Dubbed the “brains behind the throne”, the 67-year-old former university professor has devised ideologies for three current and former Chinese presidents, and is the architect of Xi’s “China Dream” slogan, as well as the country’s more assertive foreign policy.

New Politburo Standing Committee member Wang Huning meets the media following the 20th National Congress of the Communist Party of China, at the Great Hall of the People in Beijing, China October 23, 2022.
Wang Huning, a longtime political theorist, has been dubbed ‘the brains behind the throne’ [Tingshu Wang/ Reuters]

In one of his most famous works, America Against America, he argued for the United States’s inevitable downfall due to wayward cultural values like decadence and individualism.

Cai Qi

Current Beijing party chief Cai Qi has been promoted to the Standing Committee and becomes the head of the General Secretariat, managing the day-to-day affairs of the party, according to a member list released by the Xinhua news agency.

The 66-year-old is seen as a close political ally of Xi due to his time working under him in the provinces of Zhejiang and Fujian.

New Politburo Standing Committee member Cai Qi meets the media following the 20th National Congress of the Communist Party of China, at the Great Hall of the People in Beijing
Cai Qi is currently the Communist Party’s chief in Beijing [Tingshu Wang/ Reuters]

His time in office has been more varied and challenging than some of his predecessors. He brought the 2022 Beijing Winter Olympics in on time and with relatively little disruption and has carried out Xi’s “zero-COVID” strategy without causing the sort of massive upheaval seen in Shanghai.

The Fujian native is considered one of the party’s leading intellectuals, having earned a doctorate in political economy from Fujian Normal University, while also proving himself a competent manager.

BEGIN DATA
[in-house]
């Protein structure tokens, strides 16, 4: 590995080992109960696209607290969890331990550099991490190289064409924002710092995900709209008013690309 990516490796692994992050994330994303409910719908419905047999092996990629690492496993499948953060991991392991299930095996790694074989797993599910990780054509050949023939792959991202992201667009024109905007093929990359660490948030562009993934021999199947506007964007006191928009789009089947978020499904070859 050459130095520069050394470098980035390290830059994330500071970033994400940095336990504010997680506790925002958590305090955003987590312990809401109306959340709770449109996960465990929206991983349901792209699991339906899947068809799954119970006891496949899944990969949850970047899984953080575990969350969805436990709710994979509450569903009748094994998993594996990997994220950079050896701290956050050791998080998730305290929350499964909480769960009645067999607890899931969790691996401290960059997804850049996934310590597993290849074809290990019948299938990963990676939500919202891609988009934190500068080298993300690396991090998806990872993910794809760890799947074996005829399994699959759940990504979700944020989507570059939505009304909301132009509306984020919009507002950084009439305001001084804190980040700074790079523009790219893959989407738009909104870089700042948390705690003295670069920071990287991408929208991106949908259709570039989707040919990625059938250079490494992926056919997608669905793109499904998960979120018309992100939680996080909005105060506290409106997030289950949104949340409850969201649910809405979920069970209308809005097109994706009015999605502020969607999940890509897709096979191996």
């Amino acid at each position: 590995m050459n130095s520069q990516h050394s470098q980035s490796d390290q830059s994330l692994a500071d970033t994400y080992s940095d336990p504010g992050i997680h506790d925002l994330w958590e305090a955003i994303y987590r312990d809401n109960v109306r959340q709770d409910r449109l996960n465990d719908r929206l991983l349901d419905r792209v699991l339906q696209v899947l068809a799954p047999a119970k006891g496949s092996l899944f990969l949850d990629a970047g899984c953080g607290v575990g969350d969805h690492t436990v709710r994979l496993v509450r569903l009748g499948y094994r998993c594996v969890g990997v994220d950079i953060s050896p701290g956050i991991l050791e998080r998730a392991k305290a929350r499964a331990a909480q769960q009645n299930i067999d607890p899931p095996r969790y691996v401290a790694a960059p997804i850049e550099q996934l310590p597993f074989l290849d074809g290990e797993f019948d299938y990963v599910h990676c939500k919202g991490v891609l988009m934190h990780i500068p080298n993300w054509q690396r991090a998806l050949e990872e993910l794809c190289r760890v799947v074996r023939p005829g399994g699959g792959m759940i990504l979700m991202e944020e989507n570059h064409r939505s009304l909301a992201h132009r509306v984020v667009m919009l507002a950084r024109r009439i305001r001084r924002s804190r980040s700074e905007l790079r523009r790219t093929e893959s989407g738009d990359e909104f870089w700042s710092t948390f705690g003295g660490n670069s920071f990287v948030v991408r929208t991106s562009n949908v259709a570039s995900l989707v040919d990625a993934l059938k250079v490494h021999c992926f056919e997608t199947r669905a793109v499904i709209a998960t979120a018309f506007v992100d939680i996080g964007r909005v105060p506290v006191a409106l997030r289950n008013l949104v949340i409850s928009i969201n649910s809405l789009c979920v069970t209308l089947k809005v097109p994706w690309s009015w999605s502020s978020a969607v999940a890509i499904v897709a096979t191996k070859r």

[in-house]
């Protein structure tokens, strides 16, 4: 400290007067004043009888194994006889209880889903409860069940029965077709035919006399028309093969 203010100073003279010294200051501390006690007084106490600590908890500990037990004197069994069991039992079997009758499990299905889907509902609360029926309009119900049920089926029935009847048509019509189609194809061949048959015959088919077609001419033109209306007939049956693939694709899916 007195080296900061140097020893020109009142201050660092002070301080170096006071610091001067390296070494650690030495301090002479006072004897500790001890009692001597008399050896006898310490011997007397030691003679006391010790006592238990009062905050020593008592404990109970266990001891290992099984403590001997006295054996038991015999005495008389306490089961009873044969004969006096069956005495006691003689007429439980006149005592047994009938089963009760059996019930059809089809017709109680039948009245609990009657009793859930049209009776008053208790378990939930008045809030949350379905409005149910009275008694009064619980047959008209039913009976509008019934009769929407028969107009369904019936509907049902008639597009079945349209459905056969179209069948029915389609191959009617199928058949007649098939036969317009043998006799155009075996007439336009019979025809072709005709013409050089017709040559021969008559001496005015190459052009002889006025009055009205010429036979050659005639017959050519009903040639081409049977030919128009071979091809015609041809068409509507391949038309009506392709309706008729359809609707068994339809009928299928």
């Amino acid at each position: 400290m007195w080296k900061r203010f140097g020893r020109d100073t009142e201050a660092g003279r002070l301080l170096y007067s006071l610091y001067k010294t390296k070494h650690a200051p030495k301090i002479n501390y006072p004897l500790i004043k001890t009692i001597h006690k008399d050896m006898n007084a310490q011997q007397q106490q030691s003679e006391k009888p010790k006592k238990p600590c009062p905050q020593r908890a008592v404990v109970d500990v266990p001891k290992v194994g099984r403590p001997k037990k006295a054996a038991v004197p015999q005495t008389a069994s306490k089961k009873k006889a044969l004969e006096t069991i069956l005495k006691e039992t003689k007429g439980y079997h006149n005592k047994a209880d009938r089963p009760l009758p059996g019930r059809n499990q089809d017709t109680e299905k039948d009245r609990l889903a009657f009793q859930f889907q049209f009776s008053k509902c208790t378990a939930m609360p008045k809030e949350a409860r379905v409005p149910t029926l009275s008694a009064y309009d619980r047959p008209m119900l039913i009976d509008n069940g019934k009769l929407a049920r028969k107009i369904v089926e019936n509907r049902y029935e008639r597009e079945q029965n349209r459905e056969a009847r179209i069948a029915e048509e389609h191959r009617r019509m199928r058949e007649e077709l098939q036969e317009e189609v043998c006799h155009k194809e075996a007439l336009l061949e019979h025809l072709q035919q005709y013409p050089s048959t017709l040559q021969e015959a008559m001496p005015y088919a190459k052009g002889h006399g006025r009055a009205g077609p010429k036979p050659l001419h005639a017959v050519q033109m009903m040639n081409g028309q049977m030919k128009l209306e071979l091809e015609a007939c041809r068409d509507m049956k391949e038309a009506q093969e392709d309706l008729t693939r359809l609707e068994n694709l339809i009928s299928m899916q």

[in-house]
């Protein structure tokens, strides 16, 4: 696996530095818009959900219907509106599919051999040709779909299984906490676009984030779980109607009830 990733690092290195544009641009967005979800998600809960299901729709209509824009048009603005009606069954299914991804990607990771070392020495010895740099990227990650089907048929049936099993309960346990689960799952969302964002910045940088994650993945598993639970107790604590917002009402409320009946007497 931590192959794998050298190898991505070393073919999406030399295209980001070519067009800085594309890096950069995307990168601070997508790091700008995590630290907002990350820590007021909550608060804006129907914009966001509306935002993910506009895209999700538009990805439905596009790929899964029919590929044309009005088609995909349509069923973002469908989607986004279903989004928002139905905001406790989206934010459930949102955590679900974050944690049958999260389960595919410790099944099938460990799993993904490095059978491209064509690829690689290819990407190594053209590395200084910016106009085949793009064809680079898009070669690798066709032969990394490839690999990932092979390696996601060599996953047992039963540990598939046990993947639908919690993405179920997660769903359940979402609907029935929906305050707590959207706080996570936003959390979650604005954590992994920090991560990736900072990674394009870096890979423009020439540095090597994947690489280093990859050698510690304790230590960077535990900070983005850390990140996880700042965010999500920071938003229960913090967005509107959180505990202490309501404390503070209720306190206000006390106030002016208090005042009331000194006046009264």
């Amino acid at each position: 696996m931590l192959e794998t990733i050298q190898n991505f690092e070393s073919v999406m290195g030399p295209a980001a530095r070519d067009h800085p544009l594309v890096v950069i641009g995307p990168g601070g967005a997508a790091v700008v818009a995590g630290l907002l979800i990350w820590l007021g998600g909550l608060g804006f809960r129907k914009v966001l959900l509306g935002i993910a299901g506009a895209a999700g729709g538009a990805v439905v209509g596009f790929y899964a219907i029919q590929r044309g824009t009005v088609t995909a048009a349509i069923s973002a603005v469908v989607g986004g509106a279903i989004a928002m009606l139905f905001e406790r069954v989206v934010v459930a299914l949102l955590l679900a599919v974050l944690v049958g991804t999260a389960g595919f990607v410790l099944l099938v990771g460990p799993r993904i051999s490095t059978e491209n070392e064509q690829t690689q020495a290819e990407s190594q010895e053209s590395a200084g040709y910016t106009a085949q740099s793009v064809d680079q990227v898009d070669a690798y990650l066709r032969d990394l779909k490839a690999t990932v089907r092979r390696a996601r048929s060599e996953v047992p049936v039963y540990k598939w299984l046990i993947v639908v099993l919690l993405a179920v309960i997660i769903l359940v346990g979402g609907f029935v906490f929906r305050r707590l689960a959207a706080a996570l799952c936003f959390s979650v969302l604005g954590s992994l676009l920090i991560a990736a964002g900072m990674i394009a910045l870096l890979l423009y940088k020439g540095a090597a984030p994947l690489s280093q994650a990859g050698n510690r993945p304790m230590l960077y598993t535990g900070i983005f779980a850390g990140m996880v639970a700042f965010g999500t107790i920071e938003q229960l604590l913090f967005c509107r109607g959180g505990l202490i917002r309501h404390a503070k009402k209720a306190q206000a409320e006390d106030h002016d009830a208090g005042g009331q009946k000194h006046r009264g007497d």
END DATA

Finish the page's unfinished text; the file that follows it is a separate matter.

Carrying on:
Ding Xuexiang

As head of the General Office since 2017, Ding Xuexiang holds one of the most important bureaucratic positions in the party, with sweeping control over information and access to officials.

That implies that Xi puts a high degree of trust in him and Ding is often among the few officials attending sensitive meetings alongside the general secretary. That has earned him the sobriquets “Xi’s alter ego” and “Xi’s chief of staff”.

The 60-year-old has never served as a provincial-level party boss or governor, making his appointment effectively a reward for his loyalty to Xi.

New Politburo Standing Committee member Ding Xuexiang meets the media following the 20th National Congress of the Communist Party of China
As head of the General Office since 2017, Ding Xuexiang holds one of the most important bureaucratic positions in the party, with sweeping control over information and access to officials [Tingshu Wang/ Reuters]

The pair became close while Ding served in the Shanghai party committee – Xi was Shanghai’s top party boss in 2007-2008 – and he moved to Beijing to work as Xi’s personal secretary in 2013.

“If Xi’s two secretaries lead the [government] State Council… it will no longer be parallel with the Party, but simply one [of] many institutions under the leadership of the Party, and of Xi,” tweeted Zhang.

Li Xi

The current Politburo member and party chief of economic powerhouse Guangdong province has been promoted to the Standing Committee, in an appointment widely anticipated by observers.

Li, 66, was confirmed as head of the powerful Central Commission for Discipline Inspection, the party’s powerful anti-graft watchdog, in a list released by Xinhua.

Li is regarded as a confidant of Xi, having known him since the 1980s after working as secretary for a close ally of Xi’s father, revolutionary leader Xi Zhongxun. He also built up a power base in Shaanxi, Xi’s ancestral province.

New Politburo Standing Committee member Li Xi meets the media following the 20th National Congress of the Communist Party of China, at the Great Hall of the People in Beijing, China
Li Xi is the party chief of economic powerhouse Guangdong province [Tingshu Wang/ Reuters]